CPI Shifts into Low Gear in June

The Consumer Price Index dropped in June, and consumer sentiment is in the basement in July. Meanwhile, Congress tries to find ways to wiggle around actually cooperating.

By Dees Stribling, Contributing Editor

The U.S. Consumer Price Index dropped in June by 0.2 percent, according to the Bureau of Labor Statistics on Friday, the first monthly drop since mid-2010, back when economists were worried about deflation. No one is worried about deflation now, however, since the CPI is still up 3.6 percent since this time last year.

Most of the the month-over-month CPI drop was because of the happily contracting price of gasoline. The gasoline index, according to BLS, dropped 6.8 percent for the month, though it’s still up 35.6 percent year-over-year. On the other hand, the so-called “core rate” of inflation–the kind that doesn’t count energy or food–went up in June by 0.3 percent compared with May, which was the same increase as the month before. Year-over-year, the increase in core prices is 1.6 percent, with most of that upward movement registered since the beginning of 2011. All kinds of non-energy, non-edible consumer goods and services are driving core inflation, such as healthcare, rent and apparel.

Last week Fed Chairman Ben Bernanke touched on inflation during his testimony to Congress that made headlines for teasing the nation with maybe-or-maybe-not statements on QE3. According to Bernanke, the reasons to expect inflation to moderate include “the apparent stabilization in the prices of oil and other commodities; … the still-substantial slack in U.S. labor and product markets, which has made it difficult for workers to obtain wage gains and for firms to pass through their higher costs; and the stability of longer-term inflation expectations, as measured by surveys of households, the forecasts of professional private-sector economists, and financial market indicators.”

Consumers sentiment in the gutter

The Reuters/University of Michigan Consumer Sentiment Index fell to 63.8 during the first half of July, compared with 71.5 at the end June. The new July number is the lowest the index has been since March 2009, which was certainly a bleak moment for consumers.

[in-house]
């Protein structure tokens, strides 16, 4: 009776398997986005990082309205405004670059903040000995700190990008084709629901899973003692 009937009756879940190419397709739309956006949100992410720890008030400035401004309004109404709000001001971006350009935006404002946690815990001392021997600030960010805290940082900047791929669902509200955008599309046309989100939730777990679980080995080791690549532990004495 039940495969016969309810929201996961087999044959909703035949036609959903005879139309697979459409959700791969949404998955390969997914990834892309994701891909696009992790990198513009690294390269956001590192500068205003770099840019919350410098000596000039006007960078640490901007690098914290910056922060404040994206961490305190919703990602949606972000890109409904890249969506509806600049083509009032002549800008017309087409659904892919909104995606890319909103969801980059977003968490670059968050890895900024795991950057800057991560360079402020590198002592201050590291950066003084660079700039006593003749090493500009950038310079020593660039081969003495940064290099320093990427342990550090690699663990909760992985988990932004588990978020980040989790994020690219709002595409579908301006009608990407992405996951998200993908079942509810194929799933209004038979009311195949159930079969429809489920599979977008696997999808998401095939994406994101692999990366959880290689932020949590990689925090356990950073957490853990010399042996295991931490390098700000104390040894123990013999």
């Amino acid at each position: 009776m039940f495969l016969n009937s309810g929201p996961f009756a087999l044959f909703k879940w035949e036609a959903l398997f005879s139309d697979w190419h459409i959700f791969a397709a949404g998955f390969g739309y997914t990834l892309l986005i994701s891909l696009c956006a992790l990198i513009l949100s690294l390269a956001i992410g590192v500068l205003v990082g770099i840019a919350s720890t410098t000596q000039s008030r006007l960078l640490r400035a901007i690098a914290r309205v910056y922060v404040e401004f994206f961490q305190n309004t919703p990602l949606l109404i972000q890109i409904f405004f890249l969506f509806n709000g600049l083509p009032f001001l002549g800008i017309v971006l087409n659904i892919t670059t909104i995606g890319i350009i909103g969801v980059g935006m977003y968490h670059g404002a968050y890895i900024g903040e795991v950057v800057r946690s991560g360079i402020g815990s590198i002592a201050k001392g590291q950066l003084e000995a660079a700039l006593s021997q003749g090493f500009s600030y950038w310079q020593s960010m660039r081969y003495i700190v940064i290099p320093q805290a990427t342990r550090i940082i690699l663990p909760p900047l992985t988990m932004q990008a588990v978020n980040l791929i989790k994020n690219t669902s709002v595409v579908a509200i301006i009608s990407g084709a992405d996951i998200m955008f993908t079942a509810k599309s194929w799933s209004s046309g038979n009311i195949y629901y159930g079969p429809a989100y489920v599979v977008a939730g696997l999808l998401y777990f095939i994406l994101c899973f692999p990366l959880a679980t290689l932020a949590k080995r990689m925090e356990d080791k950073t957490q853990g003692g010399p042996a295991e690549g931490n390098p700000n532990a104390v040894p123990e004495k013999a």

Is now any bleaker? It could be that the debt ceiling imbroglio has made people nervous just in the last few weeks, since the prospect of default actually seems more possible than before, in spite of official protestations to the contrary.

Historically speaking, the index has been lower. During most of 2009, it was under 60, and for one awful moment in early 1980–during the period of classic stagflation–the index nearly swooped down to 50. According to the University of Michigan, the baseline of 100 is the first quarter of 1966, so long ago that most people probably don’t remember why consumers had high hopes in those days. The index has rarely remained above 100 since the oil shocks and recessions of the 1970s. Only in the halcyon days of late-90s prosperity was the index above 100 for long, even touching 110 briefly.

Debt ceiling deal?

Over the weekend, the effort to jury-rig the process of raising the debt ceiling “gained traction” or “gathered steam” or “found its legs,” according to assorted reports. Under most versions of the scheme, Congress would let President Obama raise the debt ceiling in return for making a symbolic vote against raising the debt ceiling, which may be a canny move on the part of Republicans in Congress, since polls show that more people are clueless about the concept of the debt ceiling than not.

The deal may also include $1.5 trillion or so in spending cuts as well. In any case, this week will probably determine if “Plan B” has enough traction or steam or fleet-footedness to proceed through the uncertain and dicey environment of Congress these days.

Wall Street had a mildly optimistic day on Friday, with the Dow Jones Industrial Average gaining 42.61 points, or 0.34 percent. The S&P 500 and the Nasdaq were up 0.56 percent and 0.98 percent, respectively.